# Air Bubble Velocity in Clean Water - 10 ft/1ft³ in 70-80F

• ENRG
In summary, the velocity of an air bubble in clean water can be calculated using the equation V = (2gH)^0.5, where V is the velocity, g is the gravitational constant, and H is the height of the bubble. For a bubble with a volume of one cubic foot traveling 10 ft in water with a temperature of 70-80°F, the velocity would be 5.84 m/s and it would take 0.52 seconds to travel 10 ft. The velocity would be the same for one cubic meter.
ENRG
Hello everyone:

Please give me some guidance on the measurement of air bubble velocity in clean water (not salt water); the water depth would be not more than 10 feet: for simplicity use a bubble capacity of one cubic foot; consider the water temp to be 70 to 80 degrees farrenheit; Assume also that the air bubble temp is the same as the water; I know you'll want to give formulas which is OK but calculate an example where said bubble travels 10 ft. how long does it take? Would the velocity be the same for one cubic meter?:

Last edited:
The velocity of an air bubble in clean water is determined by the equation: V = (2gH)^0.5where V is the velocity, g is the gravitational constant (9.8 m/s2), and H is the height of the bubble (in meters). For a bubble with a volume of one cubic foot, traveling 10 ft (3.048 m) in water with a temperature of 70-80°F (21-26.7°C), we can calculate the velocity as follows:V = (2*9.8*3.048)^0.5 = 5.84 m/sTherefore, it would take the bubble 0.52 seconds to travel 10 ft. The velocity would be the same for one cubic meter, since the equation remains the same.

Thank you for your question. The velocity of an air bubble in clean water can be calculated using the following formula:

V = (2gΔρd)^1/2

Where:
V = velocity of the bubble (m/s)
g = acceleration due to gravity (9.8 m/s^2)
Δρ = density difference between the air bubble and water (kg/m^3)
d = diameter of the bubble (m)

Assuming a one cubic foot bubble of air at a temperature of 70-80°F, we can calculate the density difference using the ideal gas law:

Δρ = (P1-P2)/(R*T)

Where:
P1 = pressure of the air bubble (atmospheres)
P2 = pressure of the surrounding water (atmospheres)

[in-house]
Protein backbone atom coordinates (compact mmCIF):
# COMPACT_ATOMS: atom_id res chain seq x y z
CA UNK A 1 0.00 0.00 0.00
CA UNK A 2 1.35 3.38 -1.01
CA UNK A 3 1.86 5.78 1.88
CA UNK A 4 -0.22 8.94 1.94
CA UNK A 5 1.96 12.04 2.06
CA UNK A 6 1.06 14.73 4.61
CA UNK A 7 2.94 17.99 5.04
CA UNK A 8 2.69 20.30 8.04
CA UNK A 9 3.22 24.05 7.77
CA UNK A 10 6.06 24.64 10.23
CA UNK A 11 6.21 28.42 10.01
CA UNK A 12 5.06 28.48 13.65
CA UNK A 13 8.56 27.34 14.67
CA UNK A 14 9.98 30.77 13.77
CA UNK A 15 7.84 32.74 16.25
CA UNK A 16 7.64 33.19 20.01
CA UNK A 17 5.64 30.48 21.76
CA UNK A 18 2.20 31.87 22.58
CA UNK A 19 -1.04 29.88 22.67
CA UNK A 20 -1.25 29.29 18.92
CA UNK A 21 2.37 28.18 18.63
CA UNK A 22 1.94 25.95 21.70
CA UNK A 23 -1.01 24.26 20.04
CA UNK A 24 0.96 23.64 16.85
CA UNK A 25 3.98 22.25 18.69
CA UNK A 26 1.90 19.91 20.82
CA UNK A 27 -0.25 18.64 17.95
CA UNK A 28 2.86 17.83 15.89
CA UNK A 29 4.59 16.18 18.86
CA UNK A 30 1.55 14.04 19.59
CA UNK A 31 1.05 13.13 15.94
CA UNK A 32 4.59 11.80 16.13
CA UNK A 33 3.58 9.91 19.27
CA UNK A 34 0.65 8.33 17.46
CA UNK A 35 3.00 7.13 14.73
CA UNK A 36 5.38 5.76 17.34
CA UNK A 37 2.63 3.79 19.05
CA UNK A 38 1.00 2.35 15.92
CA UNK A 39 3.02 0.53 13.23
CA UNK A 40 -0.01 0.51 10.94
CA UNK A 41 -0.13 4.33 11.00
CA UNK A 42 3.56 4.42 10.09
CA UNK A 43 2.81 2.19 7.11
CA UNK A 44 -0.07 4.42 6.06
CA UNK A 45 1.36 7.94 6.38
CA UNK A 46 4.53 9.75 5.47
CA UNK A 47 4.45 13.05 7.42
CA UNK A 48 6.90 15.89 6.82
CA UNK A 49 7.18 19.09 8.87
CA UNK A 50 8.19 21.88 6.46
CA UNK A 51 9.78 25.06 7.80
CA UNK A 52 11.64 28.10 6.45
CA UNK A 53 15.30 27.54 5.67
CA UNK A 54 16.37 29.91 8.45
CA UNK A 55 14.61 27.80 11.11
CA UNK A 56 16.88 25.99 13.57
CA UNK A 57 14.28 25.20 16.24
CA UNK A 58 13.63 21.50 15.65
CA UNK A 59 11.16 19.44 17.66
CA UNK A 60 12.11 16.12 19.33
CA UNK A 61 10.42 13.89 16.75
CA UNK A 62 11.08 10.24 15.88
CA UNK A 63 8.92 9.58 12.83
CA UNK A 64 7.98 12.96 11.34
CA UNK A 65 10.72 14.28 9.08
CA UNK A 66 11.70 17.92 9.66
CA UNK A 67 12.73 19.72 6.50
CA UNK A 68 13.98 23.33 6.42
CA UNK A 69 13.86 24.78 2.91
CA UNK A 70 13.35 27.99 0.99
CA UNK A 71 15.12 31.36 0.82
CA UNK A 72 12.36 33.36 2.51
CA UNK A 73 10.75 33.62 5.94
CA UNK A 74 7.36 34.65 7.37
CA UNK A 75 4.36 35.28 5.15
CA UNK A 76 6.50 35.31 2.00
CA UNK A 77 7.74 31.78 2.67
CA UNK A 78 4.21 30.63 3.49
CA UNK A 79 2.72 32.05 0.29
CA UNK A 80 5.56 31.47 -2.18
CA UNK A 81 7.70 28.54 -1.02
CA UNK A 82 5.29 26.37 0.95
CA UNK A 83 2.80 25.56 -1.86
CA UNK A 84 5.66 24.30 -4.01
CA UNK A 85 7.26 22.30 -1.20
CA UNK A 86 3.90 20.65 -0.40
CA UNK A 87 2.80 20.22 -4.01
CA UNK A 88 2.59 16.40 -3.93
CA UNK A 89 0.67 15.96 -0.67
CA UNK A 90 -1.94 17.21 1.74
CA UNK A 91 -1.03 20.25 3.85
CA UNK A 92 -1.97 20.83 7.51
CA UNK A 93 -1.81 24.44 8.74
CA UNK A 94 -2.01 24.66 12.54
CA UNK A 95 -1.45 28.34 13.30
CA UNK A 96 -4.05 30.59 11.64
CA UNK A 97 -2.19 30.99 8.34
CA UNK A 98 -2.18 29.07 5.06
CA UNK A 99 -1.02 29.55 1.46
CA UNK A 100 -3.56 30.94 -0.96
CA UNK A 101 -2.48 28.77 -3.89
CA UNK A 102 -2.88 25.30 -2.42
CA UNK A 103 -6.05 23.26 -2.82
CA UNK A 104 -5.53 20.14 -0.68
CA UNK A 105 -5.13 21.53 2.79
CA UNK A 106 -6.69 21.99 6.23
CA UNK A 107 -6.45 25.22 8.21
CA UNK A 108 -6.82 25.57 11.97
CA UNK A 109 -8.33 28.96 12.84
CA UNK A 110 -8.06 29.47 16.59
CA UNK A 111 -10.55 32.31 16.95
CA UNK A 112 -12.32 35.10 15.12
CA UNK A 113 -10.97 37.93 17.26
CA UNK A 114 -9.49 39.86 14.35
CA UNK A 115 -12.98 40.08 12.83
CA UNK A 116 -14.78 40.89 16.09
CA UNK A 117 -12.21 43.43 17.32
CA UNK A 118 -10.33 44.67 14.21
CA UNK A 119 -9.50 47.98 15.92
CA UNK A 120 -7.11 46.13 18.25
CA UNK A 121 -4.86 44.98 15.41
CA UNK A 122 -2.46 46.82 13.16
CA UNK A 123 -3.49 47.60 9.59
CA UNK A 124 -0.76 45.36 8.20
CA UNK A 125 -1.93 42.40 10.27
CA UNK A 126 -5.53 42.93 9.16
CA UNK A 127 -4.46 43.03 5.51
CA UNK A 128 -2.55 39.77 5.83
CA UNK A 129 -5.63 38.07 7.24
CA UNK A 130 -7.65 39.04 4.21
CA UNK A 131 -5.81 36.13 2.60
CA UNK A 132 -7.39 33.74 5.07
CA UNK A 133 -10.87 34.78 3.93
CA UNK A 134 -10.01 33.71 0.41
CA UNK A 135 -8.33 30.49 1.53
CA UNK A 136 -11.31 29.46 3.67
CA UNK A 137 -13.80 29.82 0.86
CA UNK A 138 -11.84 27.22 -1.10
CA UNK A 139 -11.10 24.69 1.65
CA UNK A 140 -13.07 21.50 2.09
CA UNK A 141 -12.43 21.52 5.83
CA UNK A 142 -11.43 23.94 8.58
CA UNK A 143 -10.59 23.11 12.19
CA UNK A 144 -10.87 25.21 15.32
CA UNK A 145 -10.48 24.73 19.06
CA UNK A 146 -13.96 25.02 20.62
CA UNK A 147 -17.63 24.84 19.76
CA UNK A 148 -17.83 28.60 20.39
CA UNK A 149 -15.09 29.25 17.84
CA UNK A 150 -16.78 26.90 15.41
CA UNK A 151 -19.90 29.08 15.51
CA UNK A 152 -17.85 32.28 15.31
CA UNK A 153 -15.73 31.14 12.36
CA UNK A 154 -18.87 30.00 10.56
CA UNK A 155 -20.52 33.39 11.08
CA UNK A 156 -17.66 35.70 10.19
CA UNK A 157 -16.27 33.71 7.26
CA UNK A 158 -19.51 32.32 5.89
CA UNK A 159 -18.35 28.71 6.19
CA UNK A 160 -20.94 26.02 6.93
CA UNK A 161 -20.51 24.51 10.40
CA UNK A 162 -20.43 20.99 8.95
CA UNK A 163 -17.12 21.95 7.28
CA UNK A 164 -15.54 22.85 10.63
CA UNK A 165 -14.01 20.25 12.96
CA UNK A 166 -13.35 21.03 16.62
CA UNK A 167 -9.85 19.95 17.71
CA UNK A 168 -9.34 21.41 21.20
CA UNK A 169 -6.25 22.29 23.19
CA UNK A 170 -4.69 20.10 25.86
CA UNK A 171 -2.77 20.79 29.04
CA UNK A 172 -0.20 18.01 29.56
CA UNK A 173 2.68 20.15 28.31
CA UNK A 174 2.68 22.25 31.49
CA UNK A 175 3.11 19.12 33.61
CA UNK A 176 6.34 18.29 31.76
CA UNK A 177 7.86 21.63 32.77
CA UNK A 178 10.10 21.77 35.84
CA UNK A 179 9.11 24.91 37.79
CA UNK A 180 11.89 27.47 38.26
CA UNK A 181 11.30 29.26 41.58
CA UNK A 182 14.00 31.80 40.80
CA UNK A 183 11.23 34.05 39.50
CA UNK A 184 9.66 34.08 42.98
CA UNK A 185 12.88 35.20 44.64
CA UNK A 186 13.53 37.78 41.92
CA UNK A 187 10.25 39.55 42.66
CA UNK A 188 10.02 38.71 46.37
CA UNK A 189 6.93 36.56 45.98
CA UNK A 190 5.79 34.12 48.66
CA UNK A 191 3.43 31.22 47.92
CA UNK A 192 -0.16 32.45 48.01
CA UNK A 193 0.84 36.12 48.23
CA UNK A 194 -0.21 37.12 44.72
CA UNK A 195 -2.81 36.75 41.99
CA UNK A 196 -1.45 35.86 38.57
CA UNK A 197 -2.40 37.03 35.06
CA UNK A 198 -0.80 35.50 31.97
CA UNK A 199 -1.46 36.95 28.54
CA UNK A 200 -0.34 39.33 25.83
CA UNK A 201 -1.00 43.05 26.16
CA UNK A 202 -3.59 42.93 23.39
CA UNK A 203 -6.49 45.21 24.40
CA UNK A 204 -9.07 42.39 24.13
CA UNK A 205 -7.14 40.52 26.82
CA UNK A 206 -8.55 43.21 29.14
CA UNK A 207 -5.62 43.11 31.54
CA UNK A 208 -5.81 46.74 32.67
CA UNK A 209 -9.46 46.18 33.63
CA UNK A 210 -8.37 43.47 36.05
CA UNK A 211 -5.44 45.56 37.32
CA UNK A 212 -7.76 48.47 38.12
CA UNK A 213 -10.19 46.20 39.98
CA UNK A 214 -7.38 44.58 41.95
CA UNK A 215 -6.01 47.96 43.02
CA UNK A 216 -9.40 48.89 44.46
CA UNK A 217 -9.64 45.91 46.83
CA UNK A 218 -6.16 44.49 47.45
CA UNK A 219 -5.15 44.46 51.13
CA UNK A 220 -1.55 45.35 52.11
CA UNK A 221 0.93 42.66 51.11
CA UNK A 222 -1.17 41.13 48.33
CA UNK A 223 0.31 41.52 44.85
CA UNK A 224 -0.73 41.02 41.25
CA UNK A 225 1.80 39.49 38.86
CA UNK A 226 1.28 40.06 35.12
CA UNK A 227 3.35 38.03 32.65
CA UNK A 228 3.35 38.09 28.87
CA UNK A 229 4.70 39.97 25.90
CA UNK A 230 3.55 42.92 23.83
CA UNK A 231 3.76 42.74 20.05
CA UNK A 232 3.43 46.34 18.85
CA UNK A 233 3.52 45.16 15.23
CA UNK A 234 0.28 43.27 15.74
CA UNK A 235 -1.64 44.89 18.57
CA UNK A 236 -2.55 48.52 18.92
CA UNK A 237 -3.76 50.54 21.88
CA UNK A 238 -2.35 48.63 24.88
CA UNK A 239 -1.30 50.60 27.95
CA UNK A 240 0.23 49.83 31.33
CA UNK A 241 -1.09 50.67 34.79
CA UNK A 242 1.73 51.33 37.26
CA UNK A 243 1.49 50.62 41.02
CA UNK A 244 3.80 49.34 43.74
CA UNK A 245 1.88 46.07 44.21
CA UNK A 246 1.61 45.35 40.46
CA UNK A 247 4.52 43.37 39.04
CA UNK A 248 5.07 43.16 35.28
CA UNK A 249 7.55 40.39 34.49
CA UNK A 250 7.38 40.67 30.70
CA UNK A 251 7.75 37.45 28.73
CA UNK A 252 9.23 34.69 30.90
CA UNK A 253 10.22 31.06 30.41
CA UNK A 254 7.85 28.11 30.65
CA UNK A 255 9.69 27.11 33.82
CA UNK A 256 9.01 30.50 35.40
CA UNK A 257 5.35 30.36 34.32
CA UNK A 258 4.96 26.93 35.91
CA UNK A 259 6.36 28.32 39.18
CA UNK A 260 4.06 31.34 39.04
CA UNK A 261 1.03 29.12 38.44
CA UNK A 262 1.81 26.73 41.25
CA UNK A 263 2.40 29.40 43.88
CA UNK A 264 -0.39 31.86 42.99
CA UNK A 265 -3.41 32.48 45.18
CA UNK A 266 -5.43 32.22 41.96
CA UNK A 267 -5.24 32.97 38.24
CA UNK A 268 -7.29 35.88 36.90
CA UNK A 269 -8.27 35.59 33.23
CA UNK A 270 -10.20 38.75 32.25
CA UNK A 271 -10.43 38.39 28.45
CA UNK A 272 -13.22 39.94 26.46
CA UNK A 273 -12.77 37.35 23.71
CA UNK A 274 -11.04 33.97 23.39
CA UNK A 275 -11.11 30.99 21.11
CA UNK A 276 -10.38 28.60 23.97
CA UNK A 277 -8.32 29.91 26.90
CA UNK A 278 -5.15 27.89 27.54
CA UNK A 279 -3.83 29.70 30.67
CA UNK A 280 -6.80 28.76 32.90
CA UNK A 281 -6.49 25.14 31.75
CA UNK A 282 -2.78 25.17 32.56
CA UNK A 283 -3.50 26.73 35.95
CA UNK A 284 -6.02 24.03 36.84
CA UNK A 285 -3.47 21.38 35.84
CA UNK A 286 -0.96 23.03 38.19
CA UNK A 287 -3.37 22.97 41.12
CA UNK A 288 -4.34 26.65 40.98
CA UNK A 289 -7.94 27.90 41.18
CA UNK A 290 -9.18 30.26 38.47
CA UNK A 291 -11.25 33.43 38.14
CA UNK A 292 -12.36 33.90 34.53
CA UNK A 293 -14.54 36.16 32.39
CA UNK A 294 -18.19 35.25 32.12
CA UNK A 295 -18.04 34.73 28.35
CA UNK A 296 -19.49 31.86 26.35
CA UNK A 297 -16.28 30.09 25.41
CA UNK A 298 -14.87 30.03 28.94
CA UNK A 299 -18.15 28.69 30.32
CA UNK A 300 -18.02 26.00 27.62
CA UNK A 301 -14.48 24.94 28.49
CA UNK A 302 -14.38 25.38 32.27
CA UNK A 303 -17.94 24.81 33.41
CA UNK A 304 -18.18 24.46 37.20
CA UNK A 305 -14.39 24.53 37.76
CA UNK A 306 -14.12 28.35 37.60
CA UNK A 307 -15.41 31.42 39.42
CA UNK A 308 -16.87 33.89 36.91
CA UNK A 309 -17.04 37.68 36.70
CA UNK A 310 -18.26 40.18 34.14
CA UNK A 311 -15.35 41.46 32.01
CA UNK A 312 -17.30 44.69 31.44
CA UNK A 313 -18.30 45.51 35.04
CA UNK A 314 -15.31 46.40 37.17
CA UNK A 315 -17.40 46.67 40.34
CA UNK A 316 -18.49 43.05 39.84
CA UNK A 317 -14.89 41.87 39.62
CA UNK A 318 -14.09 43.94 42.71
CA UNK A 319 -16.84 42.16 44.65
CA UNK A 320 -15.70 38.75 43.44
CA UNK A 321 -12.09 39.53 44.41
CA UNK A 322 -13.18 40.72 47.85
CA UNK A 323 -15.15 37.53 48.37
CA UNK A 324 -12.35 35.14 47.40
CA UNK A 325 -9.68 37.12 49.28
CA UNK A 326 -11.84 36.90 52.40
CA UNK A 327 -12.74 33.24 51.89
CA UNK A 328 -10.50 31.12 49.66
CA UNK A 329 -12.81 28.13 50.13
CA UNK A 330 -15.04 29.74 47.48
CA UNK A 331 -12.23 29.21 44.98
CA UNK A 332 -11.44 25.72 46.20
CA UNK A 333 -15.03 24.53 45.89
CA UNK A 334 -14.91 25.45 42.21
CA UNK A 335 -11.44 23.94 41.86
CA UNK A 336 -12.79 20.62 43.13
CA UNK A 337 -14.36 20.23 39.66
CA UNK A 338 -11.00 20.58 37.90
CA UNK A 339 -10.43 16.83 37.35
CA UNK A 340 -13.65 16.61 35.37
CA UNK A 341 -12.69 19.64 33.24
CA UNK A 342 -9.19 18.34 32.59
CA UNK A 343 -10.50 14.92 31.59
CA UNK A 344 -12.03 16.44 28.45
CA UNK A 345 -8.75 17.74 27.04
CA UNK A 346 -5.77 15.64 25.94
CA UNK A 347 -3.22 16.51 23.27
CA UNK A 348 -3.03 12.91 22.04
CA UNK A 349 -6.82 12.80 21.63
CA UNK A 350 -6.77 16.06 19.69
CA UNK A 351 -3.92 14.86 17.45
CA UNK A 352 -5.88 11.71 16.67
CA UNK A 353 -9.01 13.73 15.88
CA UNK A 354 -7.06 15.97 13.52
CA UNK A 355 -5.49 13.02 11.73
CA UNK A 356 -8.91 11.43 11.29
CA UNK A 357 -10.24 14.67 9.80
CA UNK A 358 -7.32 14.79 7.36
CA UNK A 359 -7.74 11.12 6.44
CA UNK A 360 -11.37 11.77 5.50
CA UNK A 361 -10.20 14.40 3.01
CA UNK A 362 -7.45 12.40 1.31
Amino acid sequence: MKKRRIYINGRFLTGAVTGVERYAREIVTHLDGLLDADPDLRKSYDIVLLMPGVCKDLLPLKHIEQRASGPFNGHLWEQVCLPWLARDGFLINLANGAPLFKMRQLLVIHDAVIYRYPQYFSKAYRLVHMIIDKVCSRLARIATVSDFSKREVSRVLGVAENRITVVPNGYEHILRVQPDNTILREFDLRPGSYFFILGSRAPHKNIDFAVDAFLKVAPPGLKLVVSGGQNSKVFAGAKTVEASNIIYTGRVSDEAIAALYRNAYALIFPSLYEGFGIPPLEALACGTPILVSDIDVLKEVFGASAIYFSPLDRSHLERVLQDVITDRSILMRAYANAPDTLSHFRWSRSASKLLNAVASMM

R = gas constant (0.0821 L*atm/mol*K)
T = temperature (K)

For simplicity, let's assume the bubble is at a depth of 10 feet (3.048 meters) and the surrounding water pressure is 1 atmosphere. Using the ideal gas law, the pressure of the air bubble would be approximately 1.1 atmospheres. Plugging these values into the density difference equation, we get:

Δρ = (1.1-1)/(0.0821*298) = 0.00005 kg/m^3

Now, we can plug this value into the velocity formula:

V = (2*9.8*0.00005*0.3048)^1/2 = 0.0034 m/s

Therefore, for a one cubic foot bubble of air at a temperature of 70-80°F, it would take approximately 2,941 seconds (or 49 minutes) to travel a distance of 10 feet in clean water.

For a one cubic meter bubble at the same temperature and depth, the velocity would be the same as long as the diameter of the bubble remains the same. However, if the diameter of the bubble were to increase, the velocity would also increase.

I hope this helps answer your question. Please let me know if you have any further inquiries.

## 1. What is the significance of air bubble velocity in clean water?

The air bubble velocity in clean water is an important factor in understanding the behavior of air bubbles in aquatic environments. It can affect the efficiency of gas transfer processes, such as oxygenation, as well as the movement of particles and the mixing of water in a body of water.

## 2. Why is the velocity measured in feet per cubic foot?

The velocity of air bubbles in water is typically measured in feet per cubic foot (ft/ft³) because it takes into account the volume of water being measured. This allows for a more accurate representation of the movement of air bubbles in a specific amount of water.

## 3. What is the typical range of air bubble velocity in clean water?

The typical range of air bubble velocity in clean water is 10 ft/ft³ in 70-80°F. However, this can vary depending on factors such as water temperature, pressure, and the size and shape of the air bubbles. It is important to note that the velocity may also change over time as the bubbles rise to the surface.

## 4. How does water temperature affect air bubble velocity?

Water temperature can have a significant impact on air bubble velocity. As the temperature of the water increases, the air bubble velocity also increases. This is because warmer water has a lower density, allowing the bubbles to rise faster. On the other hand, colder water has a higher density, which can slow down the movement of air bubbles.

## 5. How can the velocity of air bubbles in clean water be measured?

The velocity of air bubbles in clean water can be measured using various techniques such as high-speed imaging, laser Doppler anemometry, and acoustic methods. These methods utilize different principles to track the movement of air bubbles and calculate their velocity. The most suitable method will depend on the specific research or application being conducted.

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